Review by KFHEWUI
Gauntlet: Seven Sorrows is a good step forward for the series thanks to a heavy duty make over
The former Emperor of Uricointi was once a wise man with four immortal warriors that server him, but the Emperor coveted their immortal power. One of his six advisors tricked the Emperor with his cunning tongue for he also coveted the throne and the power of the immortal warriors. The four warriors were trapped in a magical tree yet after this the six advisors turned on the Emperor, and with his final strength, he broke the magical seal releasing the four warriors. Now free from their prison, the four warriors must hunt down and stop the six advisors.
Gauntlet: Seven Sorrows has a great backstory, and there is a nice developed story. The backstory and characters are told through the instruction manual however after every level there is a cut scene that explains an update on the character's path.
Gauntlet received a heavy duty make over since Dark Legacy, and Seven Sorrows has dropped the arcade nature of the previous two games for a more fast pace action game. The change actually works well, and this time there are only four characters to choose from Athalbrandr (warrior), Idain (elf), Ragneithur (Valkyrie), and Madoc (wizard).
Gauntlet: Seven Sorrows supports up to four players at once, and what is a first for the series, the game has online co-op however the online does not work anymore since X-Box Live has been shut down plus Midway is no longer in business.
Graphics received a huge upgrade and gone are the cartoony and bright color graphics from Gauntlet Legends and instead Seven Sorrows goes for a more realistic look. The new art style looks great, and the graphics are impressive. While the levels are standard fantasy affair including dungeons, forest, ruined city, harbor, mountain, and underworld the areas look great, and the forest level looks amazing with the sunlight shining through the treetops. Textures and character models look great and are clean, and the models are nice animated. Cut scenes in the game are nothing more than a still screen of a painted picture, and they look okay.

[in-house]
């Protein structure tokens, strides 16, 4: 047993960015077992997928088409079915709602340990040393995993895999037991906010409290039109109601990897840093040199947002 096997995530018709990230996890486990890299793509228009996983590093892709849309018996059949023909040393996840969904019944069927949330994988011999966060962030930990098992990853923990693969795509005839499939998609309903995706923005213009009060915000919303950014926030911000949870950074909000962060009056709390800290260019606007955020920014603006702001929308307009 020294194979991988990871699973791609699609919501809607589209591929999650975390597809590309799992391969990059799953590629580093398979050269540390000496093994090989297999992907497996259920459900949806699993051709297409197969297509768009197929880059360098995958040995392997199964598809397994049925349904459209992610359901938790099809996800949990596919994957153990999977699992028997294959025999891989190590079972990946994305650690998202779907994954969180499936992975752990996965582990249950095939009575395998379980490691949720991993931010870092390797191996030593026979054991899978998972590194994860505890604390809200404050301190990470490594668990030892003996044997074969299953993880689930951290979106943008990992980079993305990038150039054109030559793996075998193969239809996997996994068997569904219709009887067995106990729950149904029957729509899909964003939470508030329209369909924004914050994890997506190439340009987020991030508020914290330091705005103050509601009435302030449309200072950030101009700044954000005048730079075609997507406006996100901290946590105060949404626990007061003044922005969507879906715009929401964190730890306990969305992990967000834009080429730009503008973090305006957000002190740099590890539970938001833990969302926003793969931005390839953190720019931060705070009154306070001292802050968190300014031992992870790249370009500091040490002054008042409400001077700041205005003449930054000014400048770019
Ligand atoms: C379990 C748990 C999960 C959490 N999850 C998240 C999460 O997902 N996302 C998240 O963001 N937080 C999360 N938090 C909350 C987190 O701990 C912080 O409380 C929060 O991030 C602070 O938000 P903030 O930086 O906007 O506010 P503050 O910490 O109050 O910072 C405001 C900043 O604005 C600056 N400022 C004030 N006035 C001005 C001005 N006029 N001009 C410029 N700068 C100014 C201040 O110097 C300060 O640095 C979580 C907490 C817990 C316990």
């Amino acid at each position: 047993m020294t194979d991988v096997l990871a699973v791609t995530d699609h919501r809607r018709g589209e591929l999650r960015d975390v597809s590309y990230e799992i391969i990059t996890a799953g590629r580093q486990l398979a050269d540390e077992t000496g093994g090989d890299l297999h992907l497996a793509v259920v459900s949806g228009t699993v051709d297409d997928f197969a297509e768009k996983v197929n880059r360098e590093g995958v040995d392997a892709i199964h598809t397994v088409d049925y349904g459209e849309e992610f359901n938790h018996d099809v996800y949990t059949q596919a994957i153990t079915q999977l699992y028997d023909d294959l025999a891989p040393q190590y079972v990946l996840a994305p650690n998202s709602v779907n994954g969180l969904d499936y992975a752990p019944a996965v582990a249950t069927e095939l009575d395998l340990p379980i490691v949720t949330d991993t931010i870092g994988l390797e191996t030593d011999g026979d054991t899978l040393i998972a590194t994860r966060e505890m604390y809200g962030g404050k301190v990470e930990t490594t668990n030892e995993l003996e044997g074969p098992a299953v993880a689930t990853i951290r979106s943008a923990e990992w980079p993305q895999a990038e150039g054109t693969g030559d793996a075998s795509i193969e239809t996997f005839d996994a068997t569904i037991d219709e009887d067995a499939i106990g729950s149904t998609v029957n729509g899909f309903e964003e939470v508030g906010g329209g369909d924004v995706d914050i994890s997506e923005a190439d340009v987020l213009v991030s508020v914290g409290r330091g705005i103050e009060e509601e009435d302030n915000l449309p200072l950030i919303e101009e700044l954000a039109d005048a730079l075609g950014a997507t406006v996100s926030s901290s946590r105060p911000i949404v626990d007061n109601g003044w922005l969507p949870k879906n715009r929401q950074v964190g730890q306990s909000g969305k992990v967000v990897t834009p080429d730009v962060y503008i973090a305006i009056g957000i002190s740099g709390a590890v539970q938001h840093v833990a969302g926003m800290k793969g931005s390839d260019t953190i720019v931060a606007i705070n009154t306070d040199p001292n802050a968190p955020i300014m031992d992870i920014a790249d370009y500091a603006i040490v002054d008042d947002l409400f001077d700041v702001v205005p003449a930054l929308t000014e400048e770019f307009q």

Sound track is beautiful, and it is performed by a real orchestra. Each track is unforgettable and fit the moods right, and the sound effects are great. Weapons make a clang sound when they hit shields, and generators make a nice shattering sound as they degrade. There is voice acting in the game, and the voice acting is excellence however the game has a different narrator than the guy from the previous two games. Personally I missed the previous narrator with his "warrior is about to die" lines. One issue I do have with the music is that it is too loud by default but even after turning it down, the music still drowns out the voice acting making tough to hear what is actually being said.
Gauntlet: Seven Sorrows is still a hack-and-slash game, but the gameplay received a huge face lift from the previous game. The hub world is now gone and instead there is a linear game, and after clearing a level, the player moves on to the next level. The end of the level is always marked by a purple marker that looks like a crystal. There are in total 16 levels, and the levels are range from straight forward to maze like. The maze like levels usually is encompassed with a lot of backtracking which can be tedious. Scattered across each level are checkpoints at predetermined places, and when the player dies, they will return to the last checkpoint. The amount of lives the player has depends upon what difficult they are playing on but once the player runs out of lives they will have to restart the level.